http://www.burzynskiclinic.com/

He specializes in children with cancers. His treatment is NON TOXIC. You can see the patient lists and email/talk to the patient's themselves regarding their treatment there. I have talked with many parents whose children went there.

It is worth a look at the amzing work he has done with children.

Yes, these tumors are slow growing, but they do eventually grow and can press on spinal nerves or spread. My son had a surgery and they were removed without any damage to any nerves. The tumor was encased, like a hotdog. We were encouraged by one set of oncologists at Childrens Hospital of Philadelphia to fully radiate his brain and spine, and then another set of oncologists at Mass General in Boston said that since these are slow growing and since the surgery removed it all, we had a window of opportunity to let him get though puberty and not radiate him at that time.

It is 2 years later and only now is a tiny dot appearing on the MRI that could be a new tumor. We are considering surgery if it grows, and the Burzynski Clinic.

Hugs, Love, Prayers and Blessings to you and your little boy. Please keep us posted on him.
Kind Regards,
Kathy
kzrkata@aol.com

fineas70
Posts: 5
Joined: Sep 2012

How is he doing now?  What treatments has he tried?  Join our parents group for pediatric myxopapillary: My son also has it and he is 7.  https://www.facebook.com/groups/myxopapillary/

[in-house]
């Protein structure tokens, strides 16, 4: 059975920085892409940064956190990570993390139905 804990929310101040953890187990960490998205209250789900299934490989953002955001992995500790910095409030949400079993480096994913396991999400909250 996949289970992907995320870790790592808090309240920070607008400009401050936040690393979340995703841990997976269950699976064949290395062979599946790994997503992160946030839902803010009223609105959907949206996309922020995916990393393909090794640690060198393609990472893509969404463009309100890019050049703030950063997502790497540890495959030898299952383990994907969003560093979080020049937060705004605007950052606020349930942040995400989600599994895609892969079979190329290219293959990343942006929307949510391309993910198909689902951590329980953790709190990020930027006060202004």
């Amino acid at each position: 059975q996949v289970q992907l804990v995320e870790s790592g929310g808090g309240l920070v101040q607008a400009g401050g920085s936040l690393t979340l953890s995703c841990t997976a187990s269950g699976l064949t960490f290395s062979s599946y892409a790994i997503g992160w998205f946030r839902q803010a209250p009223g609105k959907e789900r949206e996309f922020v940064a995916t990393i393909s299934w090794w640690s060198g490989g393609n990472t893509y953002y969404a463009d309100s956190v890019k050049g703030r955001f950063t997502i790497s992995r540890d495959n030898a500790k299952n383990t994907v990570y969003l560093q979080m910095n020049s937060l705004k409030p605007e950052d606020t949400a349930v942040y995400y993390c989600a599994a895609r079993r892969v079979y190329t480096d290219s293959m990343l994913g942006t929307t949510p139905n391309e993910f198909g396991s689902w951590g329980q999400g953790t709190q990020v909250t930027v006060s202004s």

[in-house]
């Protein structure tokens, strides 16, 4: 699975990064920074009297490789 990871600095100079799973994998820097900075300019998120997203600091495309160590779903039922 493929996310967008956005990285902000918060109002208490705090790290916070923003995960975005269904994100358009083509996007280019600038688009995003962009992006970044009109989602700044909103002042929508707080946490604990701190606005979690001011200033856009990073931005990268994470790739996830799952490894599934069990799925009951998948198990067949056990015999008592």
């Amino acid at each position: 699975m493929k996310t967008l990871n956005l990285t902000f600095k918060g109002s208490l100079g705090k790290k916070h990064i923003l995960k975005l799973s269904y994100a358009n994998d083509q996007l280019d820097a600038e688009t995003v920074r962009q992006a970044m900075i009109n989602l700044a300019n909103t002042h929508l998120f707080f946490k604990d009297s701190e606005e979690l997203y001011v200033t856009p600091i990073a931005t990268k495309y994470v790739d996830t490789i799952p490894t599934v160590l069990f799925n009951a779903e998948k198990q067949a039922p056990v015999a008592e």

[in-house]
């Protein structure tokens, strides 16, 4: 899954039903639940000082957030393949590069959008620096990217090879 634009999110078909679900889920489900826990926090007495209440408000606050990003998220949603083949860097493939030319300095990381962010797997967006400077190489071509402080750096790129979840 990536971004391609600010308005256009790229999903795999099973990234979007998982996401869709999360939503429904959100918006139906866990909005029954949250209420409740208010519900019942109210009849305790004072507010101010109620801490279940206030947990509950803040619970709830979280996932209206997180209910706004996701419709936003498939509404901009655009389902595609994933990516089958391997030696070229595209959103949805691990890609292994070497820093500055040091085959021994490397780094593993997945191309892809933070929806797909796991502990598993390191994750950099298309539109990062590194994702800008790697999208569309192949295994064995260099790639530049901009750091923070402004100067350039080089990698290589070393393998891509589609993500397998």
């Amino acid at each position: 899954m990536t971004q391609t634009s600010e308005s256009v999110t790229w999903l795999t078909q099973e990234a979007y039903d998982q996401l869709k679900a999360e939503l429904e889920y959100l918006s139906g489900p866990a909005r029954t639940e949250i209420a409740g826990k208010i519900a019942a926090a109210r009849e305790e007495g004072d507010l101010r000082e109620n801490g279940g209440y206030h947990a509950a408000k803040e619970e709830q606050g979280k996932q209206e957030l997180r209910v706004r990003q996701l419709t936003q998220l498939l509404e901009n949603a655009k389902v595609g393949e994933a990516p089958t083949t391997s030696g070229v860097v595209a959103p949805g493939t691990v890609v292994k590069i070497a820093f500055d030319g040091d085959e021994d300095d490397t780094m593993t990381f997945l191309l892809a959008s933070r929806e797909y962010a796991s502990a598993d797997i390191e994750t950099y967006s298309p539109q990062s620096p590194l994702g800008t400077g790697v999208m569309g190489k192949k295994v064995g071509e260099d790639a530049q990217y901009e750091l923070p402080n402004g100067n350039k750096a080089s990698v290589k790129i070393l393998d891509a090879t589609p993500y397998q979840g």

-Heidi

 

anthony john
Posts: 3
Joined: Jun 2011

Hi Stephanie

anthony john
Posts: 3
Joined: Jun 2011

Hi Stephanie

How are things going for you? Just wondering if your cancer went to your lungs, as my son has the same cancer and it went to his lung. I have not talked to anybody about this. I would like to talk to you if you could.

tonyga@maine.rr.com

Tony

mystonia
Posts: 1
Joined: Aug 2011

Stephanie,
I am a mom with 4 kids and in June of 2009 I was diagnosed with intramedullary ependymoma C1-T2. I found a wonderful neurosurgeon an hour away who was able to do a total resection. So far I've been able to avoid having to do radiation, but have been warned that if anything shows up again on my MRI's I will have to start.
After surgery I had to learn how to walk again and I most of the use of both hands (I now type with index fingers only). Its been a long road and many times I've wondered if it's really worth it, but I look at my kids, smile, and continue on.
Please hang in there and know you're not alone.
Kelly

IMNOTMAGGIE
Posts: 1
Joined: Aug 2011

I never knew this site existed and I'm so happy I found it. I've always felt that none of my friends or family could understand what I've been through and they don't understand the daily struggles I have. In 2007 my left hand went numb and after insurance mandated useless physical therapy (because other than the pain in my neck/back and the numbness in my hand I had none of the other typical signs of a tumor) I finally had an MRI which showed it was either an ependymoma or an astrocytoma between C3 and T1.The neurosurgeon wasn't sure which is was until he had me on the table. It turned out to be a Grade II Ependymoma and after the neurosurgeon removed the tumor I spent months in rehab learning to walk and use my hands and regain my independence. I also had additional surgeries because of infection. The surgeon eventually had to remove the top part of my spinal bone from C3 to about T4 and nothing was put in its place. Has anyone else had bone removed and how do you deal with the fear that you will get hurt and there's nothing to protect your spinal cord?